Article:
THANDIWE Newton, a Zimbabwean-British actress, has issued a tearful apology to “darker-skinned actresses” for failing to represent them in an interview to promote her new film, God’s Country.
As she discussed playing the movie’s protagonist – a grieving black professor who confronts two white trespassers – the BAFTA winner apologised for being the “one chosen” to portray the role.
Speaking on Sky News on Thursday, Thandiwe – who is mixed race with English and Zimbabwean heritage – confessed that she considered not taking the role as she didn’t believe she was “dark-skinned” enough.
The actress told the Associated Press she struggled with accepting the part at first, explaining, “I now realize that my internalized prejudice was stopping me from feeling like I could play this role, when it’s precisely that prejudice that I’ve received.”
Newton continued, “It doesn’t matter that it’s from African American women more than anyone else. It doesn’t matter. I received prejudice. Anyone who’s received oppression and prejudice feels this character.”
“I’ve wanted so desperately to apologize every day to darker-skinned actresses. To say, ‘I’m sorry that I’m the one chosen. My mama looks like you,'” she continued, before covering her face.
Thandiwe then appears to break down in tears and holds her head in her hands.
Thandiwe added, “It’s been very painful to have women that look like my mom feel like I’m not representing them. That I’m taking from them. Taking their men, taking their work, taking their truth.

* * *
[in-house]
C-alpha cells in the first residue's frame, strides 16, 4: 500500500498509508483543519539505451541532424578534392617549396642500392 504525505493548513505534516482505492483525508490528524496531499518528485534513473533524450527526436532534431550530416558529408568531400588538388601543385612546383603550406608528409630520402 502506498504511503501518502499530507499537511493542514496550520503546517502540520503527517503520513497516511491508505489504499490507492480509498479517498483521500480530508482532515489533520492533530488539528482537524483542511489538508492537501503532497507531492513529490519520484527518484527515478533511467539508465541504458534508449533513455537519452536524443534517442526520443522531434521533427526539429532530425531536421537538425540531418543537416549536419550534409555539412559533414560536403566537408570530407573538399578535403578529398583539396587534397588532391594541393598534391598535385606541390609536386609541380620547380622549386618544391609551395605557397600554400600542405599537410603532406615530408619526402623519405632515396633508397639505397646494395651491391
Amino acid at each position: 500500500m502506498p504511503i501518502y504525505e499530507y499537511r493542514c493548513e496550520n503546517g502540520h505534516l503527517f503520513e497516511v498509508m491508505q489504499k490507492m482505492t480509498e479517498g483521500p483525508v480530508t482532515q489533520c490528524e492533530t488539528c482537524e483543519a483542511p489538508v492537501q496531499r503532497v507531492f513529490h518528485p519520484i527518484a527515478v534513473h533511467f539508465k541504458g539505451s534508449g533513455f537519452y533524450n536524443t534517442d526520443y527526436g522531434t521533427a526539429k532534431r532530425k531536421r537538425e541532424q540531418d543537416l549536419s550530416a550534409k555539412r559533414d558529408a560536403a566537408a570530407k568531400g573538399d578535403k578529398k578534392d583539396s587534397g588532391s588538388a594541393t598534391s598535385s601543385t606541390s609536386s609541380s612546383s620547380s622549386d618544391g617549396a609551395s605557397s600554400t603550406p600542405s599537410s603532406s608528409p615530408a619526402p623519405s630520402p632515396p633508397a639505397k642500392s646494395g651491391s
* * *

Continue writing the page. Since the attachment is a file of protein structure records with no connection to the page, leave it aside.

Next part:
After seeing the clip, Piers took to Twitter to savage Thandiwe’s apology.
He wrote in view of his 7.9 million followers: “What on earth is she on about?
“There are loads of top actresses with darker skin.
“And whose men is she taking and why?
“This is a bonkers clip.”
Thandiwe’s new film has been adapted from a short story by James Lee Burke – but has swapped the older white male lead character with a black woman.
It marks the first project for Newton where she is using her birth name after years of being known as Thandie in Hollywood.
Last year, Thandiwe announced she was reclaiming the Zimbabwean spelling of her name.
She told British Vogue at the time she was “taking back” what is hers after the ‘w’ was dropped from her first film, Flirting, in 1991.
The Line of Duty star proclaimed: “That’s my name. It’s always been my name.
“I’m taking back what’s mine.”
Nyasha Newton, Thandiwe’s mom, is a Shona tribe princess from Zimbabwe, according to Entertainment Tonight.